The RJC, however, refused to support Mastrian, who was under fire this summer for paying $5,000 in campaign consulting to the far-right site Gab — where the gunman posted anti-Semitic rants before killing 11 people at a Pittsburgh synagogue four years ago. Gab CEO Andrew Torba said he has a policy of only talking to Christian journalists and said Mastriano does too. Mastriano issued a statement distancing himself from Torba, saying, “I reject anti-Semitism in any form.”
Mastriano also came under fire after he told supporters that his Democratic opponent, Shapiro, had “contempt for people like us” because he attended and sent his children to a “privileged, exclusive, elite” school, a Jewish institution. An Israeli journalist asked Mastrian over the weekend about those comments, which have been widely condemned as promoting anti-Semitic tropes, as well as his association with Gab.
Rebbie Mastriano, the candidate’s wife, jumped in and said, “We probably love Israel more than a lot of Jews.”
Halie Soifer, executive director of the Jewish Democratic Council of America, noted that the words echoed Trump’s social media post touting his relationship with Israel and said others in the GOP should have criticized Trump. “For a former president to direct that kind of animus toward Jews, two weeks ago … of course other Republicans are going to do it again,” she said.
Democratic candidates turned their attention to GOP candidates’ responses to anti-Semitic remarks. The campaign of Sen. Raphael G. Warnock (D) on Monday took aim at Walker’s silence on Ye’s social media post praising Walker as “PRO LIFE,” saying in a news release that Walker “should tell Georgians: Does he accept Kanye West’s endorsement despite his divisive, racist and anti-Semitic comments?”
The National Republican Senatorial Committee had no comment on the endorsement of Ye, whose the business empire is in shambles after Adidas and other companies cut ties over his repeated anti-Semitic comments.
In Nevada, Sens. Catherine Cortez Masto (D) and Jacky Rosen (D), who is Jewish, joined Jewish leaders Monday in condemning anti-Semitism, including firstly comments by former Laxalto staff Jewish Insider reported on Sunday.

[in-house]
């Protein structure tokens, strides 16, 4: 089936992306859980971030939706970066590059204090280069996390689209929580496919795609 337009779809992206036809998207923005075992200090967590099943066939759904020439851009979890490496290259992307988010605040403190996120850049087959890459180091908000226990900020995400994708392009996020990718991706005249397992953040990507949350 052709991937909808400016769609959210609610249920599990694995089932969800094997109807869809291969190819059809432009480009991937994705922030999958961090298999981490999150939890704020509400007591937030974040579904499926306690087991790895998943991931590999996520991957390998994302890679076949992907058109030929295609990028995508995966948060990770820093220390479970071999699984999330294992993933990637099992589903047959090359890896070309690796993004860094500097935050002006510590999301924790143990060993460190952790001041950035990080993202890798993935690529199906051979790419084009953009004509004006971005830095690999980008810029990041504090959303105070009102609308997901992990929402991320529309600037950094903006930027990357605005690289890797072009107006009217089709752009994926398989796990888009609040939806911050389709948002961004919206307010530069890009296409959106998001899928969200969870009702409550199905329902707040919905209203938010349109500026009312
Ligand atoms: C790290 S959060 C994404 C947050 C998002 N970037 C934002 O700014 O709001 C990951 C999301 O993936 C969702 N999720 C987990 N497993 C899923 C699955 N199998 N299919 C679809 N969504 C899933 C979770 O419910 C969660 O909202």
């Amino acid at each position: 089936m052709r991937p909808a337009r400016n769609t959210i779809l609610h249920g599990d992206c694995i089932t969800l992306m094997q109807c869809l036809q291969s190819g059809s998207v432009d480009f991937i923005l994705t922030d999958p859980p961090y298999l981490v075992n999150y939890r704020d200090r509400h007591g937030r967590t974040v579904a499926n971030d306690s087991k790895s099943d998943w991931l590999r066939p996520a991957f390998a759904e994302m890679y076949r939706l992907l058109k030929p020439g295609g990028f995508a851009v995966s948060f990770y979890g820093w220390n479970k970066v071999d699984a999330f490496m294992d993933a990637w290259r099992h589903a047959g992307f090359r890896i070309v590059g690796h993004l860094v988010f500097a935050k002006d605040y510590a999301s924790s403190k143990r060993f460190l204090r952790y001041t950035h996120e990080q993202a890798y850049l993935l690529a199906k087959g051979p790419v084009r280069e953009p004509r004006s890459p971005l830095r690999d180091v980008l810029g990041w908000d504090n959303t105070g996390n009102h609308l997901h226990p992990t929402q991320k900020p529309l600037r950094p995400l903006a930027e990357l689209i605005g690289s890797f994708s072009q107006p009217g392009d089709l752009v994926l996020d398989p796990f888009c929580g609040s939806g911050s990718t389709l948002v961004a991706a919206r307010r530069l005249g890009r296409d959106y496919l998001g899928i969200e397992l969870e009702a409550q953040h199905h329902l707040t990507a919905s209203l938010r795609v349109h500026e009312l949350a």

Laxalto spokesman Brian Freimuth initially told Jewish Insider only that the person was fired in August and was not associated with the campaign. On Monday, he issued a fuller statement, saying the “factory opinions” attributed to the former field representative did not reflect Laxalt’s views. He did not elaborate on the circumstances of the firing and said that Laxalt’s “public and private life demonstrate that he believes there should be zero tolerance for anti-Semitism in any form and that any suggestion otherwise is a politically motivated lie.”
A Twitter user with the handle “LaxaltStan,” who at one point identified himself as a GOP political operative named Michael Pecjak, described Jews as part of a “cult”; retweeted a picture of the words “hate” and “Jews”; and suggested they were unhappy with a Breitbart editor’s comment that the right-wing website was “pro-Jewish with a reputation for treating women and minorities well.”
“I don’t know if I like Breitbart more,” LaxaltStan wrote in early October.
Jewish Insider reports that other now-deleted tweets stated that “guns should have more rights than women” and that gay rights supporters are “going to hell.” LaxaltStan’s account disappeared after the publication tried to contact him for comment last week. Pecjak did not respond to requests for comment.
Gavriel D. Rosenfeld, president of the New York-based Center for Jewish History, warned that mass hate speech could lead to violence.
“I think the overheated rhetoric is getting worse and I think people are realizing that the election is only a week away and control of the House and Senate is at stake … people are not seeing these statements as just a flash in the pan,” Rosenfeld said. “They see them as potentially mobilized for nefarious political purposes.”
Sabrina Rodriguez contributed to this report.